Friday Speaker

Rasheedah Phillips Profile

Rasheedah Phillips, Esq.

Director of Housing, PolicyLink

Founder, The AfroFuturist Affair

Co-founder, Black Quantum Futurism

Co-creator, Community Futures Lab

View Speaker Bio

Presentation Title

“Time and Place Have Had Their Say:” The Time Binder’s Role in Black Space-Time Mattering


In Zora Neale Hurston’s autobiography, she vividly maps out an experience she has with “the clutching hand of Time” as a thief at a young age: she was given “knowledge before its time” that left her with a known sense of fate and robbed her of childhood innocence. The visions from this involuntary act of divination would later come to pass with grim linearity, but seeds the conditions by which Hurston transforms into a Time Binder: she is able to pinpoint the hour where her wanderings – “not so much in geography, but in time” began, and, “then not so much in time as in spirit.” Hurston as griot had the powerful ability to wander through time and spirit as deftly as she could space, enabling her to bind time in an essential act of Black space-time mattering. This presentation will consider Hurston in her role as Time Binder and her work to matter Black Space-Time and spirit, making legible the ways in which Black communities subvert, re-envision, reclaim, redesign, and dismantle the material realities of the mechanical clock and historical timeline, activating Black communal space-timescapes that are alive, dynamic, and textured and where past and future dimensions of time and the no-time of the spirit can be held in superposition.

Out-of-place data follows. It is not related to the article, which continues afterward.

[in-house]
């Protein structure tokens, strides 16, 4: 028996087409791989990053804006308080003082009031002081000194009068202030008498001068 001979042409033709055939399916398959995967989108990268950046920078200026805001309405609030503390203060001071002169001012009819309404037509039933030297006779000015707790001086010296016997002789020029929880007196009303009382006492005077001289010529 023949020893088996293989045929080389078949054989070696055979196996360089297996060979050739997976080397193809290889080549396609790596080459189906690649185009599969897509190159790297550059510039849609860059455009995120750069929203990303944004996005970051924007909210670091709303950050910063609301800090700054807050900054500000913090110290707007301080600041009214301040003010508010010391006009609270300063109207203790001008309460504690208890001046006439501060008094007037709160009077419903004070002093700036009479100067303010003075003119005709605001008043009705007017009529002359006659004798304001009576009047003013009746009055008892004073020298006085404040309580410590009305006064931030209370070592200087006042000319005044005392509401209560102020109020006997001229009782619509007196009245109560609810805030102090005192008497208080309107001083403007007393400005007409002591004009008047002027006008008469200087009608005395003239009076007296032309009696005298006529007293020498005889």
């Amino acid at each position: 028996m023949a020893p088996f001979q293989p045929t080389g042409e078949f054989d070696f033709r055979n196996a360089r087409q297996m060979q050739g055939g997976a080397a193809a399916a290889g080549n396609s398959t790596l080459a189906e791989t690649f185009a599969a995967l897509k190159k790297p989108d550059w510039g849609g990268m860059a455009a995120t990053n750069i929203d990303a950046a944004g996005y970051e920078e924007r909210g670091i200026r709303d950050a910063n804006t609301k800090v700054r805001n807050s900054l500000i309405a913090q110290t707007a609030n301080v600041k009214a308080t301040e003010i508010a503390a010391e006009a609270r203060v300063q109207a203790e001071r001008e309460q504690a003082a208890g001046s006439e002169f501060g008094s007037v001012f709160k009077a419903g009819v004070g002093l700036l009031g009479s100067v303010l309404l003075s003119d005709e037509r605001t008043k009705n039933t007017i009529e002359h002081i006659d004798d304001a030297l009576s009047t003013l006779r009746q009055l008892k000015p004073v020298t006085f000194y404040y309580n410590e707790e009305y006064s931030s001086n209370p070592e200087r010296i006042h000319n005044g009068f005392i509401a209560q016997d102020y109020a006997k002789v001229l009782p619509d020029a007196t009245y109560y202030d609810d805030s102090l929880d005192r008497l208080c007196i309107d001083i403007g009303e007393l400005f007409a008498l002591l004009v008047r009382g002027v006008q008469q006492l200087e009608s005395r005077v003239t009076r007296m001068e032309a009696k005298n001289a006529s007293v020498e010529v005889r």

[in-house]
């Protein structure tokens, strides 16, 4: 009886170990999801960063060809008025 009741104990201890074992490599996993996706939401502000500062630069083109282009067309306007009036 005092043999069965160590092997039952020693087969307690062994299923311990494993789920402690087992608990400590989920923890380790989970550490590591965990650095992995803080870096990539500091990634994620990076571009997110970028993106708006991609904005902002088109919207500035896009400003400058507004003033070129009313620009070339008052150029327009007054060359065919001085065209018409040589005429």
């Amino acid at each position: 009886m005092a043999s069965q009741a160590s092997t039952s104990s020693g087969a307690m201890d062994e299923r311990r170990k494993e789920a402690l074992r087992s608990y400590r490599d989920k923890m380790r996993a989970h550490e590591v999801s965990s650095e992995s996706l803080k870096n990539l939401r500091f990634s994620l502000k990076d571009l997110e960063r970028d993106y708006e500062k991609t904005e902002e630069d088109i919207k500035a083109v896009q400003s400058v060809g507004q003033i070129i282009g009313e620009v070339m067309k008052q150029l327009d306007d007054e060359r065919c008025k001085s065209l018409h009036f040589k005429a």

Welcoming Remarks

  • N.Y. Nathiri, Executive Director, Preserve Eatonville Community, Inc.
  • Lyman Brodie, Executive Associate Dean, UCF College of Arts & Humanities
  • Bruce Janz, Co-Director, UCF Center for Humanities and Digital Research
  • Scot French, Chair, ZORA! Festival Academics Committee
  • Julian Chambliss, Curator, 2020-2024 ZORA! Festival Afrofuturism Cycle
10:00 - 10:30 AM

Keynote Address - Dr. Scot French

Dr. Scot French, Associate Professor of History, University of Central Florida

10:30-11:30 AM


Lunch On Own - Local Options

11:45-1:00 AM

Roundtable: Teaching Afrofuturism

  • Trent Tomengo, MFA, Seminole State  - Moderator
  • Clarissa West White, Ph.D., Bethune-Cookman University
  • Julian Chambliss, Ph.D., Michigan State University
  • Scot French, Ph.D., University of Central Florida
  • Rachel Braaten, Ph.D., Seminole State College
  • Joven “J.C.” Carandang, Seminole State College
  • Diana Reigelsperger, Ph.D., Seminole State College
  • Kathryn Steinhaus, Ph.D., Seminole State College
  • Stacy L. Tanner, Ph.D., Seminole State College
  • Neil Vaz, Ph.D., Seminole State College
1:15-2:30 PM

Keynote Address - Rasheedah Phillips, Esq.

Rasheedah Phillips, Esq., Director of Housing, PolicyLink; Founder, The AfroFuturist Affair; Co-founder, Black Quantum Futurism; Co-creator, Community Futures Lab

Presentation Title:
“Time and Place Have Had Their Say:” The Time Binder’s Role in Black Space-Time Mattering

2:45-4:00 PM